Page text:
No one wants that to happen.  You may take medicine to control your heartburn, but the smartest and healthiest thing you can do is learn what foods you can and cannot eat. While most of the foods we will discuss here are heartburn-free, each person is different.  Some foods that may really irritate your stomach and lead to heartburn may not affect someone else.

Know your heartburn triggers

The way to know more about your heartburn is to find out your triggers.  These foods, times of day, and other situations trigger heartburn.  Keep a journal of daily meal times and ingredients in foods to chart when heartburn occurs.

Related: How to recognize warning signs that your body is sending you

  • Apples and bananas – these fruits do not contain a lot of citric acid.
  • Broccoli – roughage cleans out your digestive system and contains lots of fiber.
  • Bread – you can eat white, multigrain or whole wheat. Multigrain and whole wheat are better for your health.
  • Extra lean red meat – cutting away the fat can keep that food from causing heartburn.
  • Graham crackers – they make a nice healthy snack.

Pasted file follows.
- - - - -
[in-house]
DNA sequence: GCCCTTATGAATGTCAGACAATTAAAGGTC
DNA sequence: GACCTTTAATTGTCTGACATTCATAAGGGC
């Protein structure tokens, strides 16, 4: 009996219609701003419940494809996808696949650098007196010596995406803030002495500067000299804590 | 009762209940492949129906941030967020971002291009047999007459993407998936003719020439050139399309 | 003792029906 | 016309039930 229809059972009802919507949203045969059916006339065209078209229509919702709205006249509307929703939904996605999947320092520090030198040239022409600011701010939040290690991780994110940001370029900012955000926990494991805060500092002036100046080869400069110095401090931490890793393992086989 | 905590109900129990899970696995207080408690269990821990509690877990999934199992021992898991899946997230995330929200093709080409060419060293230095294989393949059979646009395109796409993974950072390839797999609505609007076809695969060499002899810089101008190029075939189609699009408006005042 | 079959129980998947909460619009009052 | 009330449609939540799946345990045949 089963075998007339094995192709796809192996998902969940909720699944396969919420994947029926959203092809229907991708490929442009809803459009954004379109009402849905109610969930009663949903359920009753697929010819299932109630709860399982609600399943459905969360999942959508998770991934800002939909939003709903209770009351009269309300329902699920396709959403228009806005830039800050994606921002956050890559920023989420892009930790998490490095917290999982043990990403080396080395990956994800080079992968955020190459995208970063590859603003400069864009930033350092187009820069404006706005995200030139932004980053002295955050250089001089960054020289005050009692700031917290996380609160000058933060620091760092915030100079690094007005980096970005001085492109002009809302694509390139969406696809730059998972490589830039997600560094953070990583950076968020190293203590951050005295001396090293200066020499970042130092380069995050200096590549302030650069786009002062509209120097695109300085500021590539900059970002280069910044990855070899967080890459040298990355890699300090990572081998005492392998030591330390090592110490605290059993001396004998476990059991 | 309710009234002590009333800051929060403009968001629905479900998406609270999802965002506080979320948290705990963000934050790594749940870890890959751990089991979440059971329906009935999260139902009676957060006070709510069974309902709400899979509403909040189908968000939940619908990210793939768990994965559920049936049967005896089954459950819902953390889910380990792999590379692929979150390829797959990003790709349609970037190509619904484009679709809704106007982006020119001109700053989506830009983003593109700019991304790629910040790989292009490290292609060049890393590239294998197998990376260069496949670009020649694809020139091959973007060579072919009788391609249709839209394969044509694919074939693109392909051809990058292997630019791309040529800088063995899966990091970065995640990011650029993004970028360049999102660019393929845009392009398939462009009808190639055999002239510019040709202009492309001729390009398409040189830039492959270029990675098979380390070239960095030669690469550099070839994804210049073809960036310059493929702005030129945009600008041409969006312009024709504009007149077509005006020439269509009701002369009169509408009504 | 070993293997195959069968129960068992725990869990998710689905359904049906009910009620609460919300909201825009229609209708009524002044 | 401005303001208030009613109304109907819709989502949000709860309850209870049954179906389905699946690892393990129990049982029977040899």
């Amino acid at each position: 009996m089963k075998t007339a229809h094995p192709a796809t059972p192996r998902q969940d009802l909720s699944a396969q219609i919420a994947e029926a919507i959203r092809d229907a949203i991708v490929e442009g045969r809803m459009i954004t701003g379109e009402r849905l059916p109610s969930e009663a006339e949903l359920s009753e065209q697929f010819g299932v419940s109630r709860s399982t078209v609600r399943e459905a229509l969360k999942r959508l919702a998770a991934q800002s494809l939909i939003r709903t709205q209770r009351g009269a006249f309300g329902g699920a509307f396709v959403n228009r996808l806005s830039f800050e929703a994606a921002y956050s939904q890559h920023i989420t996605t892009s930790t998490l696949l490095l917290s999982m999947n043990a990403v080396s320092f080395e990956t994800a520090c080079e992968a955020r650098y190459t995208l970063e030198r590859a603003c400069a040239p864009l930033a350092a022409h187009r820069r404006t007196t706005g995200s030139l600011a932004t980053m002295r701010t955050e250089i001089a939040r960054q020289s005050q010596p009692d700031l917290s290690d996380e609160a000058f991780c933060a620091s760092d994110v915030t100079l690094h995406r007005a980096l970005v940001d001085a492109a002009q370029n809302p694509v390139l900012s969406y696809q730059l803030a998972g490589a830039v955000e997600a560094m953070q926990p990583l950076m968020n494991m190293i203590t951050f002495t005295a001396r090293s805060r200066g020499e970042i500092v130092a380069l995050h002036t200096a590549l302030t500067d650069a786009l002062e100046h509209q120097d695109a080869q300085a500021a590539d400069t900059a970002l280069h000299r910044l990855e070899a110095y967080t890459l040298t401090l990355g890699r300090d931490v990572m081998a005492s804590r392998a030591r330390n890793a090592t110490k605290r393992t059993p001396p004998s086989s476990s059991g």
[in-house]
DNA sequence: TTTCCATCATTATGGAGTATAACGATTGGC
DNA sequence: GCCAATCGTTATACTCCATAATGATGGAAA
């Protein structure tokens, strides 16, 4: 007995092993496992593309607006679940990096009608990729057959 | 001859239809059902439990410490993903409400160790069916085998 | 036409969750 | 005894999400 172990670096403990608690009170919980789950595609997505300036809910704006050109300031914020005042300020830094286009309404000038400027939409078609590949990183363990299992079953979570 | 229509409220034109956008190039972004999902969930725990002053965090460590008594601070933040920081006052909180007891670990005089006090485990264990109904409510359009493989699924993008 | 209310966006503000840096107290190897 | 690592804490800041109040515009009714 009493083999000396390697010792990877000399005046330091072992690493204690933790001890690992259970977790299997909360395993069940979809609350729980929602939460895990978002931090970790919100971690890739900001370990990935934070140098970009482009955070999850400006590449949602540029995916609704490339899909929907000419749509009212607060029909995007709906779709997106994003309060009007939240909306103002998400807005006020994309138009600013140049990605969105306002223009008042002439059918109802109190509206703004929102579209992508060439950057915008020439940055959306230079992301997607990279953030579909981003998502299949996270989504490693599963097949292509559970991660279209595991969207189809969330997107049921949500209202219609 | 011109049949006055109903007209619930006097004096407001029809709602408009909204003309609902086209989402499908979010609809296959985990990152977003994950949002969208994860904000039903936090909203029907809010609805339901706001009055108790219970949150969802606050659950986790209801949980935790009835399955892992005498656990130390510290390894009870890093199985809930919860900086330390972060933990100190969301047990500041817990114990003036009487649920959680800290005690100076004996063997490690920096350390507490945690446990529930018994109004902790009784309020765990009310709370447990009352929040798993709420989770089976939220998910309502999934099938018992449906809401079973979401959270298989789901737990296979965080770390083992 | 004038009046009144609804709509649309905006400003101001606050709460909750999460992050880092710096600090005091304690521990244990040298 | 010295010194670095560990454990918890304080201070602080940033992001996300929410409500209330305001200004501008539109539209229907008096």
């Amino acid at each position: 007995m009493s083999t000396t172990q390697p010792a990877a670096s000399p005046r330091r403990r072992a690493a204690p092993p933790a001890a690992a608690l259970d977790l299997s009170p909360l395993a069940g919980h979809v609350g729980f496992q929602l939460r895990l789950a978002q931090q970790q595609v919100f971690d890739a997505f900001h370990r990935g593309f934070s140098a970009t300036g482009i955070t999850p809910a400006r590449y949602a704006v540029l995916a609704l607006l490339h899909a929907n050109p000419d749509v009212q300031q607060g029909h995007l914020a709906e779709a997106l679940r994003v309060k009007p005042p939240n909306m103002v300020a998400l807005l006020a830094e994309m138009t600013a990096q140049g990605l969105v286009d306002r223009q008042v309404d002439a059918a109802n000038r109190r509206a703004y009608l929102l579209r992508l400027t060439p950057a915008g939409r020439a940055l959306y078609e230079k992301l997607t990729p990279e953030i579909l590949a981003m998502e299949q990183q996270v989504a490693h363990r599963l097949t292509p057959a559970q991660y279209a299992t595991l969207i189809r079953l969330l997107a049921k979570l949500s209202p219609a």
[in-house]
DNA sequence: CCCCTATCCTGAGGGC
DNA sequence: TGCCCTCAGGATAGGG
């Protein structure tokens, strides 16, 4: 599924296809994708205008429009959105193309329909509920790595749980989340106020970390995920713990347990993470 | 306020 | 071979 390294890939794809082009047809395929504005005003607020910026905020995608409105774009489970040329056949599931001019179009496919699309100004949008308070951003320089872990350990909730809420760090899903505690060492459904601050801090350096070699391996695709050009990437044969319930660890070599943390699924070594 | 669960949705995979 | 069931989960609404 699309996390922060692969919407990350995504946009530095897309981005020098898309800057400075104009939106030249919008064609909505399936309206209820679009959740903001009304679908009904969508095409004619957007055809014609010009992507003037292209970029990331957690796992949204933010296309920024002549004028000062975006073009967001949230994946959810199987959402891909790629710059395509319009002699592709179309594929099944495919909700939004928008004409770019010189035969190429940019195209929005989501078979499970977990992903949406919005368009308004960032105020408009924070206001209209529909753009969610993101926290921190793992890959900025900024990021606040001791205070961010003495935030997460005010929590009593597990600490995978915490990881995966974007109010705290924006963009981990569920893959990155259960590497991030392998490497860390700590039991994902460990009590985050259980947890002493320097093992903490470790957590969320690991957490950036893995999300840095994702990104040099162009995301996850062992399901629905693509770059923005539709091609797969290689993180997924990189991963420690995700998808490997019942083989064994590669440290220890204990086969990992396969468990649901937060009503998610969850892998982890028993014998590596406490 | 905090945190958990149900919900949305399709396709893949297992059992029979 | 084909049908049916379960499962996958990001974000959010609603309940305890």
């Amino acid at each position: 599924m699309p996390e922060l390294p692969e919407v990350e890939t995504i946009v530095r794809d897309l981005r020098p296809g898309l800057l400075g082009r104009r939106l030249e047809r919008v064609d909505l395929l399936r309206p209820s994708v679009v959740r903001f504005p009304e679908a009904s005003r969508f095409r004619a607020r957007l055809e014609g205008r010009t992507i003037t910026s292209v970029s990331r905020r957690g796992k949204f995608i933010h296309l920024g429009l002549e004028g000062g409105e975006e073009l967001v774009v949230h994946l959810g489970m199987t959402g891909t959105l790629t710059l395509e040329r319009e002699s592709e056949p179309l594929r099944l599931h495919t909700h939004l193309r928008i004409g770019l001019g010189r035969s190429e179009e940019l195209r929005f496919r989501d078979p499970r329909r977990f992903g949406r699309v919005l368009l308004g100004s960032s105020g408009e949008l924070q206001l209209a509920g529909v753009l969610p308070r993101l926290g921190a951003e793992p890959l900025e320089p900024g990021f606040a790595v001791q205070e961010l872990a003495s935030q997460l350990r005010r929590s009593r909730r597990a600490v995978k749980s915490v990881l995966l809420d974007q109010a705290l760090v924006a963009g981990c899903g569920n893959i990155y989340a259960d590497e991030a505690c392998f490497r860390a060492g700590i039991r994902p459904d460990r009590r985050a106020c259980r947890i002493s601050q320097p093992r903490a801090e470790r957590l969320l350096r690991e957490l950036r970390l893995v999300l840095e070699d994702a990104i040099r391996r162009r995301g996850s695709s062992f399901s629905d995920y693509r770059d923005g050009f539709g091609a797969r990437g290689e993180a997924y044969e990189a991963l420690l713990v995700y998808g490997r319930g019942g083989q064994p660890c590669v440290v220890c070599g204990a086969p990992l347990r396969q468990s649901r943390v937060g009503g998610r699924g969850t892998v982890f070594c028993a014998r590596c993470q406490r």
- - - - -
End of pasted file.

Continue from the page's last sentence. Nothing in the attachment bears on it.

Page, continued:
• Chicken breasts without skin – lean meat can be cooked with the skin if it is removed prior to eating.
  • Fat-free cheese choices like low-fat cream cheese – too much fat can get the heartburn going again.
  • Water – it hydrates the body. If you don’t like water, add a flavoring packet.
  • Low-fat salad dressing – they do not contain the same fat content but will have the same taste yet with fewer calories.
  • Cookies – many sweets have to be avoided but you can have a few, like cookies, licorice and jelly beans.
  • Oatmeal and bran cereals.
  • Pretzels – The salted kinds are okay but avoid flavored ones.
  • Fish – bake your fish to avoid adding fat.
  • Egg whites – boil the eggs and discard the yolk.
  • Baked Potato chips or baked potato – stay away from the greasier form of chips or fried French fries.

Did you notice a theme here?  Limit high fat, trans fat, processed, packaged foods.  Use the above fifteen foods as a start for your diet.  Then, continue to monitor what you eat and when to keep heartburn at bay.

Changing your diet to a Alkaline, unprocessed one can have a profoundly good effect on your digestion and could even help cure heartburn. Click here for Alkaline recipes

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Best way to cure heartburn symptoms with food – naturally and safe